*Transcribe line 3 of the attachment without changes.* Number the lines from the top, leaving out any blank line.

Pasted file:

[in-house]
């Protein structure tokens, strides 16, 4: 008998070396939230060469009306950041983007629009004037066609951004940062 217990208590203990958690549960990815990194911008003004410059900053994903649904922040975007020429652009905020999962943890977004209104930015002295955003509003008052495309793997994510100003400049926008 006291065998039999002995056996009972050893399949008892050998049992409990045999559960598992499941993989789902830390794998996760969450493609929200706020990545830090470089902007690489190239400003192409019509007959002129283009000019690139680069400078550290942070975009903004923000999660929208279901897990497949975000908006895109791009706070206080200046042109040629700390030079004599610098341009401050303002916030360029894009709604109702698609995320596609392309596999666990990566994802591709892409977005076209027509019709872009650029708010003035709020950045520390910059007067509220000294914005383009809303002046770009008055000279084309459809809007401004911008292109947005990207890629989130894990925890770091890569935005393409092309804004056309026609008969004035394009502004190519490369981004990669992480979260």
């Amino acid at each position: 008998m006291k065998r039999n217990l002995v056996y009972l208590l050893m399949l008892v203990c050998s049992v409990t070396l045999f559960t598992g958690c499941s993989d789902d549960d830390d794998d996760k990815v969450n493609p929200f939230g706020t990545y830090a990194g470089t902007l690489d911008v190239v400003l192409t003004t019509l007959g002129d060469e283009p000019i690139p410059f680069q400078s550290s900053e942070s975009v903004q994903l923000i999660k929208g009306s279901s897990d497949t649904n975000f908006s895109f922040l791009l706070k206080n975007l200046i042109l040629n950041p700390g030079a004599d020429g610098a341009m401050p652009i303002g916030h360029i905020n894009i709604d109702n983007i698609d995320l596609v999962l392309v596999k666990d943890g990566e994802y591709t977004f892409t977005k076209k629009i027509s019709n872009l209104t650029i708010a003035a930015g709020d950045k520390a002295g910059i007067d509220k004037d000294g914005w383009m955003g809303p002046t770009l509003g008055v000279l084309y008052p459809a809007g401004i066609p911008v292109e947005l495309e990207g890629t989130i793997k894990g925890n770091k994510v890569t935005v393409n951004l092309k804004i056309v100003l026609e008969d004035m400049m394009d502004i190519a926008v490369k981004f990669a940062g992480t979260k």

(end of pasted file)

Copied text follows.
């Amino acid at each position: 008998m006291k065998r039999n217990l002995v056996y009972l208590l050893m399949l008892v203990c050998s049992v409990t070396l045999f559960t598992g958690c499941s993989d789902d549960d830390d794998d996760k990815v969450n493609p929200f939230g706020t990545y830090a990194g470089t902007l690489d911008v190239v400003l192409t003004t019509l007959g002129d060469e283009p000019i690139p410059f680069q400078s550290s900053e942070s975009v903004q994903l923000i999660k929208g009306s279901s897990d497949t649904n975000f908006s895109f922040l791009l706070k206080n975007l200046i042109l040629n950041p700390g030079a004599d020429g610098a341009m401050p652009i303002g916030h360029i905020n894009i709604d109702n983007i698609d995320l596609v999962l392309v596999k666990d943890g990566e994802y591709t977004f892409t977005k076209k629009i027509s019709n872009l209104t650029i708010a003035a930015g709020d950045k520390a002295g910059i007067d509220k004037d000294g914005w383009m955003g809303p002046t770009l509003g008055v000279l084309y008052p459809a809007g401004i066609p911008v292109e947005l495309e990207g890629t989130i793997k894990g925890n770091k994510v890569t935005v393409n951004l092309k804004i056309v100003l026609e008969d004035m400049m394009d502004i190519a926008v490369k981004f990669a940062g992480t979260k």